Featured Family - Living Autism Day-by-day Pamela Bryson-Weaver

Each New Day Brings A Day of Opportunity, Hope and a Fresh Start.

Some days living with Autism can be challenging and draining but I can say each new day brings a day of opportunity, hope and a fresh start.

Ben is so special, and so very unique, he LOVES everyone! He hugs almost everyone he sees and meets and is smiling most of the time.  Ben struggles with everyday tasks but exceeds with others.  Show him something once and generally he has it…he can work most electronics better than me J

A little bit about Ben and his past…After many years of trying and going to doctor after doctor to have a child we decided to leave it in God’s hands and pray that he would answer our prayers, and he did! Not in the way we were thinking but, he answered them by adoption.  He was born early and weighing in at a small bundle of joy of 4lbs, he had some health issues in his early part of life but was and remains perfect in our sight.   He was diagnosed with GERD (acid reflex disease) and still to this day is being treated for it,he is now 3 ½ years old and was diagnosed at 3 months.  As Ben grew and was getting older we noticed that he was not developing like the other children we knew that was near his age.  And we continued to bring this up at each and every doctor apt.  We as parents are our children’s BIGGEST advocates; we are their words, and actions!

His speech is coming along beautiful now but it wasn’t always that great, I prayed for the day I would here “wuv u mommy”, happy to say I hear this daily, most times  its with coaching but regardless I hear it, we are constantly working and  coaching, with speech we are on to two words sentences now..YAY!

WE as a family have learned to do what works; we do what works for us.  If you walk into our house you will see many toy balls, all different colors and sizes, lots of things that play music or some sort of sound, cause these are things that he LOVES, and are used for rewards, our house is a home lots of finger prints on the walls/windows.

Even though some days or moments in our days can be challenging we are learning what works.  For example we know slowing Ben down using some technique’s picking our battles not to worry so much about e single detail is a help.  For example I use to be so stressed if Ben didn’t look in a camera lens when he was smaller but you know what that is not that big of deal, since I stopped stressing over this I have been able to capture some amazing pictures!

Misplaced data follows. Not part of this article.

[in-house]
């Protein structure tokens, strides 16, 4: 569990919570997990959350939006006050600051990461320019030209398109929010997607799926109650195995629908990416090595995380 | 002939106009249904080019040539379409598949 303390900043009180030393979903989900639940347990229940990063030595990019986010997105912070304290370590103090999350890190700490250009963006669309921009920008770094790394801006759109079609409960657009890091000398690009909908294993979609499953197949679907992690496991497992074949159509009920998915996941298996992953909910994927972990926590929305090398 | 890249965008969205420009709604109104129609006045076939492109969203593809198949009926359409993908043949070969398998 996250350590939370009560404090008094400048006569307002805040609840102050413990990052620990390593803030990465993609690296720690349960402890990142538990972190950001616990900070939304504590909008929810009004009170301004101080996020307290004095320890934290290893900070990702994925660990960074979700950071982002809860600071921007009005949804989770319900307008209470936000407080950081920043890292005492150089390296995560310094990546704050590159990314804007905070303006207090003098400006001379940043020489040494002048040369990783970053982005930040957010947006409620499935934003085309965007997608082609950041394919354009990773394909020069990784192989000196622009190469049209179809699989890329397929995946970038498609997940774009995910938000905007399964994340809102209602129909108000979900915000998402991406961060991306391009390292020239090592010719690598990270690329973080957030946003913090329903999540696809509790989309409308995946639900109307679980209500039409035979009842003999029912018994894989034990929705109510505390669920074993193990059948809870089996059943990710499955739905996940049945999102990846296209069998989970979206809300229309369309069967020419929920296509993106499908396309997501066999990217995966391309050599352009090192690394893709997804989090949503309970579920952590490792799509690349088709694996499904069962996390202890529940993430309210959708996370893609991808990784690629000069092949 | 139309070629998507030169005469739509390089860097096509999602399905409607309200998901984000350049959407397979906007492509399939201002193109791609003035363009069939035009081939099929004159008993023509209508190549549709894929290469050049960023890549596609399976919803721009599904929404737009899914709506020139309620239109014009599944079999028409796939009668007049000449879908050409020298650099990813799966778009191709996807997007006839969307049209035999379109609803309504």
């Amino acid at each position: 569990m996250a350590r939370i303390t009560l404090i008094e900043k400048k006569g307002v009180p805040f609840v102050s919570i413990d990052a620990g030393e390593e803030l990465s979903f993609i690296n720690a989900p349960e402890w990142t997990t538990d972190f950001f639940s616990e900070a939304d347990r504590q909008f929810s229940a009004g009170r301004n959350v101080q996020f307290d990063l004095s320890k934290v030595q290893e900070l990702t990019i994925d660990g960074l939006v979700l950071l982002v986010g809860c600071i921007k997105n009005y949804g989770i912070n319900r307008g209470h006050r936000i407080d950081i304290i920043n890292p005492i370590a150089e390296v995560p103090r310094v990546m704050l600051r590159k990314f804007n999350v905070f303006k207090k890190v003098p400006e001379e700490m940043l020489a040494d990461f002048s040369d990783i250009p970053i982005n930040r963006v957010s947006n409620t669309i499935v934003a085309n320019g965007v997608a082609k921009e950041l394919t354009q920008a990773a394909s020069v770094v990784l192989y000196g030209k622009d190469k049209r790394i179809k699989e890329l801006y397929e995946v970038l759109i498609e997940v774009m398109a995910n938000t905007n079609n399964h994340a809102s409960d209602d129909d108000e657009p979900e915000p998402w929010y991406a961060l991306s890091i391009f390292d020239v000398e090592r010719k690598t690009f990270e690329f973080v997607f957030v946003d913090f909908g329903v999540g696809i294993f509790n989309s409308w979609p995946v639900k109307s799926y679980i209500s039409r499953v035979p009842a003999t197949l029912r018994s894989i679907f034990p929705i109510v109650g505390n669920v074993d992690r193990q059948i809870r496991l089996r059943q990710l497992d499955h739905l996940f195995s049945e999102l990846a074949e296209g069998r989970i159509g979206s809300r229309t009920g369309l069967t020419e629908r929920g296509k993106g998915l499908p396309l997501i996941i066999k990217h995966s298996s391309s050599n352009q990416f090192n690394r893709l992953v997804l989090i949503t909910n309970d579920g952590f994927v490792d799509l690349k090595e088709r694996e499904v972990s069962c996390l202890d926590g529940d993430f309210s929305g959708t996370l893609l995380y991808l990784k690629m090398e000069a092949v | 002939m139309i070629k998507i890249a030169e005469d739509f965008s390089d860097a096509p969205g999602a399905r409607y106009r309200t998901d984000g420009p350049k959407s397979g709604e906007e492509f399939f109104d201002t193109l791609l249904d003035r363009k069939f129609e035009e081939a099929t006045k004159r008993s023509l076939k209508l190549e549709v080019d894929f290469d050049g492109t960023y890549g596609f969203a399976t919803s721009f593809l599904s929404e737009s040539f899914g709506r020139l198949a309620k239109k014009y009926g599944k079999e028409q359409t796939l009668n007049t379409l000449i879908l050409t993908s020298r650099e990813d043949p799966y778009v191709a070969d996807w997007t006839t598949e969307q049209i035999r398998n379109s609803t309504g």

For the past year my husband has been battling cancer but still going strong, with this we have learned to slow life down and cherish each and every minute I have recently learned that as Ben grows, we grow with him learning to live with autism that life is really truly unique and can be wonderful.

I have learned to breathe and not sweat the small stuff so much.  And to make everything a celebration.   You should see the party we have when he goes potty!

I know living with autism can be challenging one of our biggest challenges right now is how Ben can be so impulsive, but living with autism can be so rewarding too.

Its important to stay strong and stay focused, they are worth it.  And after all they are our babies.


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Pamela Bryson-Weaver

About Pamela Bryson-Weaver

Pamela Bryson-Weaver is the author of Living Autism Day by Day: Daily Reflections and Strategies to Give You Hope and Courage, a #1 BESTSELLER on Amazon.com and Amazon.ca. A staunch advocate for autism, she is also the mind behind the powerful website—www.livingautismnow.com—an online portal for parents, caregivers, individuals with ASD, service providers, and experts to interact with each other, to raise awareness, and locate the best possible services for them. Bryson-Weaver is uniquely qualified to speak on autism as she is the past president of the Autism Society in New Brunswick, and has promoted a resolution on Autism that was presented locally, provincially, and was passed nationally in Canada 2004. To date, all children diagnosed with Autism Spectrum Disorders in her province receive $20k per year for treatment. Married with 3 children, the main driving force in this advocacy is her youngest son, John, who has autism.

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